Public Screening #02: Ann and Eduardo Guedes et al. Rocinante, March 17, 2017, Arsenal


Friday, March 17, 2017
7.30PM
Arsenal at “Kino 2”

Great Britain, mid-1980s: In the very moment neoliberalism’s triumph in the realm of Margaret Thatcher seems irreversible, Ann and Eduardo Guedes, two veteran members of the socialist documentary film collective Cinema Action (founded in 1968), shoot their first feature film: ROCINANTE (UK, 1986) is a mythological road movie, a squatter and hacker story, starring John Hurt, Maureen Douglass, Ian Dury, Carol Gillies and others. Raymond Williams’ cultural analysis of Britishness and socially produced landscape is being tied up with the dramatic bucolics of Michael Powell and Emeric Pressburger and Derek Jarman’s transgressive dreamy England. We haven’t seen the movie, but we are curious how the conjunction of documentary and fictional practice, a problem Harun Farocki became very familiar with in the 1970s and 1980s, is being played out here.

Ann and Eduardo Guedes, Rocinante, GB 1986, with John Hurt, Maureen Douglass, Ian Dury, Carol Gillies and others, 35mm, 93 min

March 17th, 2017, Event / Projects
Interface

After all the buzz and clamor caused by the 2019 re-opening of the extended MoMA and the much celebrated rehang of its permanent collection, N+1 publishes a sobering curatorial fantasy (by Claire Bishop and Nikki Columbus) on what should have been done instead to come to terms with the “outrageous disconnect between saying and doing at this museum—the brazen hypocrisy and superficial multiculturalism.”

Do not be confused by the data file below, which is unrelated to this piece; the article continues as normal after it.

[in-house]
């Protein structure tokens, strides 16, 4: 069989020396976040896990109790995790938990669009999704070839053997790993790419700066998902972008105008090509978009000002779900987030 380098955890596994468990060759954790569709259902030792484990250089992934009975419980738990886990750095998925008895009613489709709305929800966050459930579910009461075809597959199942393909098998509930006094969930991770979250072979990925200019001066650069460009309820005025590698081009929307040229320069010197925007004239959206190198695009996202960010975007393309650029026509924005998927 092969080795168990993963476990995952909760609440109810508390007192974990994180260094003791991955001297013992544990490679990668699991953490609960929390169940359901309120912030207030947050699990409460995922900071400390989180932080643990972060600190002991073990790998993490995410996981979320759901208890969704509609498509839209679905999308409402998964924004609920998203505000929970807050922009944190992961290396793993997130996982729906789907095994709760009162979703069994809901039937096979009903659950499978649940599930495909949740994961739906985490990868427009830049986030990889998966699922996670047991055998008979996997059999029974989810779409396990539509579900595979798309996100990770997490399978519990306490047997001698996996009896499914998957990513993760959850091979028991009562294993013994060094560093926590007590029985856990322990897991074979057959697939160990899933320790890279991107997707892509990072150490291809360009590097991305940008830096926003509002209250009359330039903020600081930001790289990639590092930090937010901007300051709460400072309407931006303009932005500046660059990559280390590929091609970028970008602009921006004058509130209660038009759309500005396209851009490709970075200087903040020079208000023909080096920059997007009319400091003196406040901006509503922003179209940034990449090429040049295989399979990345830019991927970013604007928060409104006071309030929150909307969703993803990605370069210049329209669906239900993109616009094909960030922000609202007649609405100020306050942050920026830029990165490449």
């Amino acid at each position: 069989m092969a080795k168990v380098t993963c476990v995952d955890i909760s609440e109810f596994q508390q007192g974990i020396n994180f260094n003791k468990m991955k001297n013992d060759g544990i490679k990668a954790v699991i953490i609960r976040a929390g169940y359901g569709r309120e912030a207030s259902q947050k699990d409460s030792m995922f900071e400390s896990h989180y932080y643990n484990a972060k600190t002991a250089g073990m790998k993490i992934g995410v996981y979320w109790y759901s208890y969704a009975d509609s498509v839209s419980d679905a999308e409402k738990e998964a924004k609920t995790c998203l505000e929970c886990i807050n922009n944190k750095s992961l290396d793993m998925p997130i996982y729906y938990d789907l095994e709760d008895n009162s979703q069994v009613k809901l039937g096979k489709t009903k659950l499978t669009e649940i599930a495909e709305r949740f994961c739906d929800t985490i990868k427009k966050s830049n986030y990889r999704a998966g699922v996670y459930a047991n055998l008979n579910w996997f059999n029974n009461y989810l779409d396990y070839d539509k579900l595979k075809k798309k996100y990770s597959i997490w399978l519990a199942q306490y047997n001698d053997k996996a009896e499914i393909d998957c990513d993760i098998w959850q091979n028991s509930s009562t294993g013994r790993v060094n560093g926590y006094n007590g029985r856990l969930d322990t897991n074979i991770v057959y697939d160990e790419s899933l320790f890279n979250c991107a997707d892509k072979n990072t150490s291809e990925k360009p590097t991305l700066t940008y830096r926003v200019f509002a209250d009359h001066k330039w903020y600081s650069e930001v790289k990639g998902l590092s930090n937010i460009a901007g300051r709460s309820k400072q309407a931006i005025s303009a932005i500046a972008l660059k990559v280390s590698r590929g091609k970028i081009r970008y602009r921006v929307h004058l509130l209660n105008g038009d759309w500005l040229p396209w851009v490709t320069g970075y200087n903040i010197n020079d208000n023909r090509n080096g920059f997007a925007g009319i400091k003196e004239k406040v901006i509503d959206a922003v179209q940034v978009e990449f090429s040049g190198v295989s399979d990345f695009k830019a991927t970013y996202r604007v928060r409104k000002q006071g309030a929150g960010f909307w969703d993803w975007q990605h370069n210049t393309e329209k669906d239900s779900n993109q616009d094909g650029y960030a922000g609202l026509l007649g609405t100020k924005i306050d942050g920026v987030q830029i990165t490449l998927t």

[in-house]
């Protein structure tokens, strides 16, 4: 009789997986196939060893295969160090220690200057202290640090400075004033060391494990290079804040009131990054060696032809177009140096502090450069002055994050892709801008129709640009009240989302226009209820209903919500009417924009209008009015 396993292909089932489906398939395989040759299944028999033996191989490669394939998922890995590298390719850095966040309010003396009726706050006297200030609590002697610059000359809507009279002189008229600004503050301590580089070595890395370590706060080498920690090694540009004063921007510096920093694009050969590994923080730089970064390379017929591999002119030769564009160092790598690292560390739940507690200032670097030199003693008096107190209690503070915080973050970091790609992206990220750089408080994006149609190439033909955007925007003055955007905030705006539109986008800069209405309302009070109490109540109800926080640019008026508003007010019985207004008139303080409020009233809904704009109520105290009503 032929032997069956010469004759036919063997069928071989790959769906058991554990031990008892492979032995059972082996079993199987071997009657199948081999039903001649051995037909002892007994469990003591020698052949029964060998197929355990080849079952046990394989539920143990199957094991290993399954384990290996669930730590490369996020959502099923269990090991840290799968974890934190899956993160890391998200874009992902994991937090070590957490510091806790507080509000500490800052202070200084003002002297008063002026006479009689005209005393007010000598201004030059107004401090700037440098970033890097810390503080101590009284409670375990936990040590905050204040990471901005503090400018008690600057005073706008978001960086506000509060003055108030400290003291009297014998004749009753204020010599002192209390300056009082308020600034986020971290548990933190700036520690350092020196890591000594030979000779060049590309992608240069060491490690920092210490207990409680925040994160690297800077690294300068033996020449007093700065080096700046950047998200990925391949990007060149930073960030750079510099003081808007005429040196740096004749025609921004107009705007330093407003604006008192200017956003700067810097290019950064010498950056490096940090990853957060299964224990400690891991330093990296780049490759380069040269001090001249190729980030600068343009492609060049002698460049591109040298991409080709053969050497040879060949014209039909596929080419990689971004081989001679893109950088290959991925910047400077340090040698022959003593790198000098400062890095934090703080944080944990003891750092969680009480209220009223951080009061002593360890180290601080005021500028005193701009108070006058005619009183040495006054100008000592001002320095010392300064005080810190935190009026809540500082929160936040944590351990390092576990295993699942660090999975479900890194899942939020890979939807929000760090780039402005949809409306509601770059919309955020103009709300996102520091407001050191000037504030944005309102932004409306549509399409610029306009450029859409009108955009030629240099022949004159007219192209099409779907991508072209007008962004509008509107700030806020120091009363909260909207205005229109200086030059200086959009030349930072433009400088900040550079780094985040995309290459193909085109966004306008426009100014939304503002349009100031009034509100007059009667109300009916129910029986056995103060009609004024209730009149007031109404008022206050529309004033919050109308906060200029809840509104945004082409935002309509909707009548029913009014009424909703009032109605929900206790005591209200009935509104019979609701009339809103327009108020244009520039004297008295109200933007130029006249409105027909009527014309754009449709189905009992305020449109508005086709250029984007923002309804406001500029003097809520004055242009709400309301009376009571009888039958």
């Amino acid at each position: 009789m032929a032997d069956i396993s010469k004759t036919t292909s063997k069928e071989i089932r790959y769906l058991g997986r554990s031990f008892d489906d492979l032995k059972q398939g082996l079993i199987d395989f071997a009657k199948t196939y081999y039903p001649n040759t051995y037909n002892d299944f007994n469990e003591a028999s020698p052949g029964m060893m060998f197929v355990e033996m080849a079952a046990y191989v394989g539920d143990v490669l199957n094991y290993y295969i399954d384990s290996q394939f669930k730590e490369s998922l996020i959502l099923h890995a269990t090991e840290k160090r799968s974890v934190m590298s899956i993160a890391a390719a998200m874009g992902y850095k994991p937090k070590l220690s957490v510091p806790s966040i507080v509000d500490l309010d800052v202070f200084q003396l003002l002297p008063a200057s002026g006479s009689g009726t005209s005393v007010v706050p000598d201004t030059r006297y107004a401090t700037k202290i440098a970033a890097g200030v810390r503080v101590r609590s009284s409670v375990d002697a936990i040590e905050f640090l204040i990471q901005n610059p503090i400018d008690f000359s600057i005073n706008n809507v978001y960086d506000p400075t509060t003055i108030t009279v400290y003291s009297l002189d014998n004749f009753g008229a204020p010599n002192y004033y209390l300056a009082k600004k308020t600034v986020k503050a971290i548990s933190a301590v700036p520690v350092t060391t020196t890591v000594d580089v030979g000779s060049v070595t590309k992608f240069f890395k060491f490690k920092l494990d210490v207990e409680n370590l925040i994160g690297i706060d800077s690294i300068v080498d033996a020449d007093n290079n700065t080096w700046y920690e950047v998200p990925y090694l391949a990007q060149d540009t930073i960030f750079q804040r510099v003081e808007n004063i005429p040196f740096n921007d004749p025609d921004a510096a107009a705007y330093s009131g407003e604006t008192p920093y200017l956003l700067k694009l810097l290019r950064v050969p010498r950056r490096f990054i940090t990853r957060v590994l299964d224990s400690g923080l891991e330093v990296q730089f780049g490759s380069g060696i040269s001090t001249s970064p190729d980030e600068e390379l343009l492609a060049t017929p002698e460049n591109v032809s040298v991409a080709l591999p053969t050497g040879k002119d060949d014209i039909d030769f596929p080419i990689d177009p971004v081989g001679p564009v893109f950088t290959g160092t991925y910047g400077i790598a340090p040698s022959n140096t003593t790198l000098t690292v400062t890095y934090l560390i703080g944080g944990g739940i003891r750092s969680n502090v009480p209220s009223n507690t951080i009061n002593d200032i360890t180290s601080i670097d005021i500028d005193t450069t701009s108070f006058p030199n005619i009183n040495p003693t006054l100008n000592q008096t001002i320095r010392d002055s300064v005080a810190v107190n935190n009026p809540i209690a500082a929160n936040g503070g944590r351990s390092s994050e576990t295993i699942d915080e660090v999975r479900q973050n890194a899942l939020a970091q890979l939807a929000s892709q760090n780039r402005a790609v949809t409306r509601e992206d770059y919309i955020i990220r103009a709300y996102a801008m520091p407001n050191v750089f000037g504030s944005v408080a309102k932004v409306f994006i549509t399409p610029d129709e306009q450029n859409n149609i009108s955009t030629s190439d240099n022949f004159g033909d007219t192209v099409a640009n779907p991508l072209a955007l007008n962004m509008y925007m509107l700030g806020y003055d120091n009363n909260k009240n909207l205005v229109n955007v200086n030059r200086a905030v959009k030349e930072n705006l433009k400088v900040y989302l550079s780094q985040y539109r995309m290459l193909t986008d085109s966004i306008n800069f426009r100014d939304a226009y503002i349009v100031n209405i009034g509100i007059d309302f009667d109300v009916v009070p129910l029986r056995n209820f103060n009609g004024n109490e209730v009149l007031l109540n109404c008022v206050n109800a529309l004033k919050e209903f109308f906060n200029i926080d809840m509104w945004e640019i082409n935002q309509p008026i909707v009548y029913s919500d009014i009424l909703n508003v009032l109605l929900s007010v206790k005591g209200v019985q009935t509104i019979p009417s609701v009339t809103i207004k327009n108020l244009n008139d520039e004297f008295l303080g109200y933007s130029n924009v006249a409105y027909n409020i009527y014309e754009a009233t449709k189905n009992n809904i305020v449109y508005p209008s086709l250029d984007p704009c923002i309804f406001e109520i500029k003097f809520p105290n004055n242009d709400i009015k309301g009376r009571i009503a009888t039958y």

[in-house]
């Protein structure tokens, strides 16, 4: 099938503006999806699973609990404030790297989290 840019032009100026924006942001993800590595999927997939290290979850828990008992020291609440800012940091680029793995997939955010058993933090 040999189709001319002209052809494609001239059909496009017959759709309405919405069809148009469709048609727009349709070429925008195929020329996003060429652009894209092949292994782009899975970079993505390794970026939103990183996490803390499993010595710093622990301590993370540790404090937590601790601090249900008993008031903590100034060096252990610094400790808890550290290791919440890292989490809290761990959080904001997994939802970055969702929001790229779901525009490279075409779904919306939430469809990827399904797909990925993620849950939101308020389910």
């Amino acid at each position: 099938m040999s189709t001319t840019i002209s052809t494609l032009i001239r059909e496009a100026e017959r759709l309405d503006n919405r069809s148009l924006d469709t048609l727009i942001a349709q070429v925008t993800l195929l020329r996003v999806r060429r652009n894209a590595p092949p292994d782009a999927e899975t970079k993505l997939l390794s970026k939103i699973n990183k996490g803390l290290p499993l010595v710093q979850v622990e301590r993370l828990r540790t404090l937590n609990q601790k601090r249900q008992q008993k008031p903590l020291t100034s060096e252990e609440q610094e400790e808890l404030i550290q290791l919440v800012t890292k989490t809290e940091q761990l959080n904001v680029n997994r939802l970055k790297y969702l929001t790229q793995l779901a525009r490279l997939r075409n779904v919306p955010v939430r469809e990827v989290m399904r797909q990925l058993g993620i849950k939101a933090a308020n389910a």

January 8th, 2020, HaFI

You have probably watched Ricky Gervais yesterday’s Golden Globe speech already, or read about it, so this is not exactly news to you. Still, it deserves mentioning and posting, particularly if you haven’t seen it yet, notwithstanding all its shortcomings. If simply for the fact that Gervais here shows a welcome (and rare) structural, dialectic, and pretty pitiless understanding of

a) his own debatable role at the ceremony and in the industry as such;
b) the game-shifting changes in the media industry caused by monopoly digital streaming platforms such as Netflix, Amazon, Apple;
c) the necessity to (once again) question the public performance of the political amid the liberal Hollywood establishment;
d) the systemic contradiction between “progressive” media content (“quality TV”) and the outrageously destructive economies and technologies on which this content and its providers gleefully rely;
e) the blatant inconsistency in the actions of the media industry people when it comes to not only complaining about racism but actually fight it;

and much more…

January 6th, 2020, HaFI
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